Skin cancer on the neck may be basal cell carcinoma (BCC), squamous cell carcinoma (SCC), or melanoma. Melanoma typically looks like a dark-colored asymmetric mole, BCC looks like a shiny or pearly bump, and SCC is a wart-like growth.

Most skin cancers on the neck are non-melanoma skin cancers. Basal cell carcinoma (BCC) and squamous cell carcinoma (SCC) are the most frequent types of non-melanoma skin cancers (NMSCs).

NMSCs usually form in the basal and squamous cells, in the outermost layer of skin.

According to the American Academy of Dermatology, BCC on the neck often looks like a shiny, round, raised growth, while SCC often looks like a warty growth but can appear as a firm, red bump, scaly patch, or a sore that heals and then reopens.

Melanoma is a rare, but more aggressive, type of skin cancer that can also develop on the neck. Melanomas often look like asymmetric dark-colored growths. They can be flesh-colored, pink, or red but are usually darker in color.

This article looks at how to identify skin cancer on the neck and reduce the risk of skin cancer.

The following images show some ways that skin cancer can appear on the neck.

There are many types of skin cancer, but cancer that appears on a person’s neck is more likely to be a BCC or SCC.

According to the American Cancer Society (ACS), BCC is the most common form of skin cancer. In the United States, doctors diagnosed an estimated 3.6 million cases of BCC per year, compared with 1.8 million cases of SCC.

In one analysis of data for people with skin cancer, 40.2% of BCCs and 33.4% of SCCs were on a person’s head or neck upon diagnosis.

The appearance of BCCs and SCCs on the neck can vary, but there are some common features.

BCC usually looks like:

  • a non-healing wound
  • a sore that oozes, weeps, crusts over, or bleeds
  • a shiny, pearly bump
  • a persistent sore with a sunken center

SCC may appear as:

  • an open sore that does not heal
  • a scaly, crusted patch that may bleed and will not resolve
  • a crusty, wart-like growth

Nodular melanoma is a type of melanoma that involves an overgrowth of pigment cells. It accounts for 15–30% of all melanomas and often appears on the neck and head.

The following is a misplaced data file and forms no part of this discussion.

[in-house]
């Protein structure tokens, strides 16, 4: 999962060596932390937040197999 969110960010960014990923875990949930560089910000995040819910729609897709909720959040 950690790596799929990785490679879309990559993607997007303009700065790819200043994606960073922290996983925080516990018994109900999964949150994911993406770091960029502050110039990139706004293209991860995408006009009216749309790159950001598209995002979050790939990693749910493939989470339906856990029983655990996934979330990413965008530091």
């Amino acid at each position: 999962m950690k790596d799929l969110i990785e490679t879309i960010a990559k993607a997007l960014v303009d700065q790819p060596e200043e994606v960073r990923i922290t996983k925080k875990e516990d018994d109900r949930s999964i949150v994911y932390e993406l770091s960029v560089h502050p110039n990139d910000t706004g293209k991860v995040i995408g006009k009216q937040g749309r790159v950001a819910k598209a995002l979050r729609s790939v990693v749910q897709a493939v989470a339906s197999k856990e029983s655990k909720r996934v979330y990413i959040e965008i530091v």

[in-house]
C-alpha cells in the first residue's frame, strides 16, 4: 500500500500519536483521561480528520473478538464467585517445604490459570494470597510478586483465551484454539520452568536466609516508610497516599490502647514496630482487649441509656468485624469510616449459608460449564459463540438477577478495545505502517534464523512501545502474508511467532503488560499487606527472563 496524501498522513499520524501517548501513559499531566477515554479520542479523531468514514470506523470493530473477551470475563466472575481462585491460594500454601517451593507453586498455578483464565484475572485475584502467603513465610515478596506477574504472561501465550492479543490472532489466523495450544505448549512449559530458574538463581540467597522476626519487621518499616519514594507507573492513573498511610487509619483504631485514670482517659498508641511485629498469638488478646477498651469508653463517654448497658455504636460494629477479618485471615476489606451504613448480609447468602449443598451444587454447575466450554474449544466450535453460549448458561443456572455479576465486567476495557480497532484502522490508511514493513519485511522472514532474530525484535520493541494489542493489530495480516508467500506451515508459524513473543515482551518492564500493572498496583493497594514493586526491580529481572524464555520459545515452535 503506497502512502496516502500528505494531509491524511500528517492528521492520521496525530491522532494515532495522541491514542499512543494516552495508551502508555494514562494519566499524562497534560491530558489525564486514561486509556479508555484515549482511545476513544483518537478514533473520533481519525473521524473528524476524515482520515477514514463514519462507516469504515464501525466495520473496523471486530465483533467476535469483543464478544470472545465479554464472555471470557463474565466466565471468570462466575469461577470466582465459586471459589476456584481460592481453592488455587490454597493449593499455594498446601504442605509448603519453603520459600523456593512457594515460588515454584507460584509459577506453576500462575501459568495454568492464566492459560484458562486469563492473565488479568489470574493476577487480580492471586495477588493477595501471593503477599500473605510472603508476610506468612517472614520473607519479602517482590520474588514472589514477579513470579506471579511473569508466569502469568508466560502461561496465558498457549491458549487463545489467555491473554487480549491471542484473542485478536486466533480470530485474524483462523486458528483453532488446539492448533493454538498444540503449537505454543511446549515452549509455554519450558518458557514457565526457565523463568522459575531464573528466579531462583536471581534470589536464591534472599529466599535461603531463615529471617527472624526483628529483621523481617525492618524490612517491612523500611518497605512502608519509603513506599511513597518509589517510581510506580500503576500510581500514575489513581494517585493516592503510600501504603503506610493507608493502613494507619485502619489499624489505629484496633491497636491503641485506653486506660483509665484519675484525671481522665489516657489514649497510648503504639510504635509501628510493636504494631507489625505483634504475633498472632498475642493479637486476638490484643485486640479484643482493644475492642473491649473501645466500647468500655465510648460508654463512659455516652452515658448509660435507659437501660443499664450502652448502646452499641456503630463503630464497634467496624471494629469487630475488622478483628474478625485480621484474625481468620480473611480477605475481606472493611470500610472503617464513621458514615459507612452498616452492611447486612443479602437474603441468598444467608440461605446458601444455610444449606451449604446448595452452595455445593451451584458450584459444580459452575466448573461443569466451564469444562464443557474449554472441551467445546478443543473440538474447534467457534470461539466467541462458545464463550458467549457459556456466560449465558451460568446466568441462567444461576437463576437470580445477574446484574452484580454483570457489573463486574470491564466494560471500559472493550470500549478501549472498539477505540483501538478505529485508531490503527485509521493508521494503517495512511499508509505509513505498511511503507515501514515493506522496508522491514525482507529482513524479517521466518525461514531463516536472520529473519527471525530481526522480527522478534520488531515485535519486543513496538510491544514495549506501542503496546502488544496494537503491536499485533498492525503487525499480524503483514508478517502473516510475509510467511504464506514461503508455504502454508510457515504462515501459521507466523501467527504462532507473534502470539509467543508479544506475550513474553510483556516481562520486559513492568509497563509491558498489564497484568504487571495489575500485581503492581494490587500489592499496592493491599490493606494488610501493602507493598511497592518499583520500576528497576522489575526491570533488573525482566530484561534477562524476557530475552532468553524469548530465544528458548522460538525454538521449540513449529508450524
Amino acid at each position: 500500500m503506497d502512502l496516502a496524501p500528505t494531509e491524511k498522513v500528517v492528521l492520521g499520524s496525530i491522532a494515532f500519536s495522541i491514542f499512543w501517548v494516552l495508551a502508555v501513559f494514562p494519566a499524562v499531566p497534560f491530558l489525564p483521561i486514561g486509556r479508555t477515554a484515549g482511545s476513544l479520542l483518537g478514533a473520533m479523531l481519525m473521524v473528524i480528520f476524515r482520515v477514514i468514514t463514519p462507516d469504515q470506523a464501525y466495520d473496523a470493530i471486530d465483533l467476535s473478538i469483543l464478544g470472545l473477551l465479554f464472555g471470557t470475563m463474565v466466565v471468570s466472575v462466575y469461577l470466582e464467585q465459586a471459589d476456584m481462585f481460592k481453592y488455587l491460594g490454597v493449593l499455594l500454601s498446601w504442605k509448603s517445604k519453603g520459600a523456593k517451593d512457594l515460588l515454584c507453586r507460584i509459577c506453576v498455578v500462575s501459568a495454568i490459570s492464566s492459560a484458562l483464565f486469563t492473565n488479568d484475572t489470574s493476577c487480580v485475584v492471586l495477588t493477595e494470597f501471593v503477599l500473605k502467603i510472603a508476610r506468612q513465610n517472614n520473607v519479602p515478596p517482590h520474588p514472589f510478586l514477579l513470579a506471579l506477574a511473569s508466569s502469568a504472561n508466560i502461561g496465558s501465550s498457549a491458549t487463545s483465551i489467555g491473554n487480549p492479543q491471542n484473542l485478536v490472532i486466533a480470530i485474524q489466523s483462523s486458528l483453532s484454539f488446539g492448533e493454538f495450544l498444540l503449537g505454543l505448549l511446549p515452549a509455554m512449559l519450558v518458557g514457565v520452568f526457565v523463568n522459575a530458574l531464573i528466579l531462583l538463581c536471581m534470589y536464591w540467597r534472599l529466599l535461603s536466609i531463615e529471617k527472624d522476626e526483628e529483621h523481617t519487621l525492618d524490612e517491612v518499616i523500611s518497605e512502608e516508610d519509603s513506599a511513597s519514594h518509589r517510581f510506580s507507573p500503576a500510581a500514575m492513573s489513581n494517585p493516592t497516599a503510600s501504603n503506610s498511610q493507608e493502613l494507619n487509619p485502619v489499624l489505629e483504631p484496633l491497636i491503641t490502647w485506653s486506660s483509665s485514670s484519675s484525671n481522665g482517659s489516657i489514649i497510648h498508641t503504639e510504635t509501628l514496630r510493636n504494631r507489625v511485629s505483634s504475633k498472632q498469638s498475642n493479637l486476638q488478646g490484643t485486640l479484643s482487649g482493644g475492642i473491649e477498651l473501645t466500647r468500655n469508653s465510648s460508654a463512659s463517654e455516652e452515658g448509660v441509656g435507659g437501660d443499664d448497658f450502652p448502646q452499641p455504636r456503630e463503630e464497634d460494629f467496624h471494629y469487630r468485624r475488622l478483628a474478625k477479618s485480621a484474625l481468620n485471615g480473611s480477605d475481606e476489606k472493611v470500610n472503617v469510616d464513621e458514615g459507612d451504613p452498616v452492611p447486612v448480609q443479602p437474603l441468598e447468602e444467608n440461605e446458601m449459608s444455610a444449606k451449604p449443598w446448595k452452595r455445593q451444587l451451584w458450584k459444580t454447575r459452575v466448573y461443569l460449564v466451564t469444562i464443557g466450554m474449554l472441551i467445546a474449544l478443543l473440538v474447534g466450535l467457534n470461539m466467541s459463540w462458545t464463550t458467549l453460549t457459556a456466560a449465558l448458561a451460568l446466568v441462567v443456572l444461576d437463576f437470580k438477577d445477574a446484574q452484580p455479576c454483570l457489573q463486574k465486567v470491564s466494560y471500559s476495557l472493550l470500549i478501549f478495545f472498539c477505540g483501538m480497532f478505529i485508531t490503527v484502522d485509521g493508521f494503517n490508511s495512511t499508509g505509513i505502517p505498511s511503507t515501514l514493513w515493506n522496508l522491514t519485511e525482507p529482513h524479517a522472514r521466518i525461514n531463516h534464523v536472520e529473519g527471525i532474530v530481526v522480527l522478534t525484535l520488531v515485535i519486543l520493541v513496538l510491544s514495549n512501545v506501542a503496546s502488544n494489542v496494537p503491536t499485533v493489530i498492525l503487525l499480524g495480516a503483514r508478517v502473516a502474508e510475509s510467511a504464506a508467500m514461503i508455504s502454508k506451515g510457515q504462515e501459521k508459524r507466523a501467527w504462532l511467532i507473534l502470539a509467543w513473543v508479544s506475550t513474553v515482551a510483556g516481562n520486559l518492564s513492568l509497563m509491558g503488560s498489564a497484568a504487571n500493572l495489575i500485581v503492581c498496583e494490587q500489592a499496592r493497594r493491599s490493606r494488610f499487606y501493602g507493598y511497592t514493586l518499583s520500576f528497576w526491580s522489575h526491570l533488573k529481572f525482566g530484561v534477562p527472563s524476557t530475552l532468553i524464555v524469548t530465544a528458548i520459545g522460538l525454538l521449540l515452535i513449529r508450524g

Nodular melanoma lesions can be:

  • a raised, round lump
  • black or red
  • bleeding or oozing

What does skin cancer look like on darker skin tones?

The most common symptom of skin cancer is a non-healing wound.

The Skin Cancer Foundation also encourages people to look out for:

  • any new moles or growths
  • moles or growths that have grown or changed significantly in any way
  • lesions that change, itch, spontaneously bleed, or do not heal

For melanoma, specifically, the Centers for Disease Control and Prevention (CDC) recommends following the A-B-C-D-E method to look for warning signs:

  • A — Asymmetrical: Does the mole or spot have an irregular shape?
  • B — Border: Is it irregular or jagged?
  • C — Color: Is the color even or are there multiple colors?
  • D — Diameter: Is it larger than a pea, about 6 millimeters?
  • E — Evolving: Has it changed over the last few weeks or months?

Enlarged lymph nodes can also signal skin cancer. Many lymph nodes are in the neck, groin, and underarms.

When melanoma begins on the neck, cancer cells can spread through the blood and lymph nodes, causing swelling.

Discolored skin patches: Is it cancer?

People should check their skin regularly for new or evolving lesions and speak with a doctor if they notice anything unusual.

With an early diagnosis, the outlook for a person with skin cancer is excellent.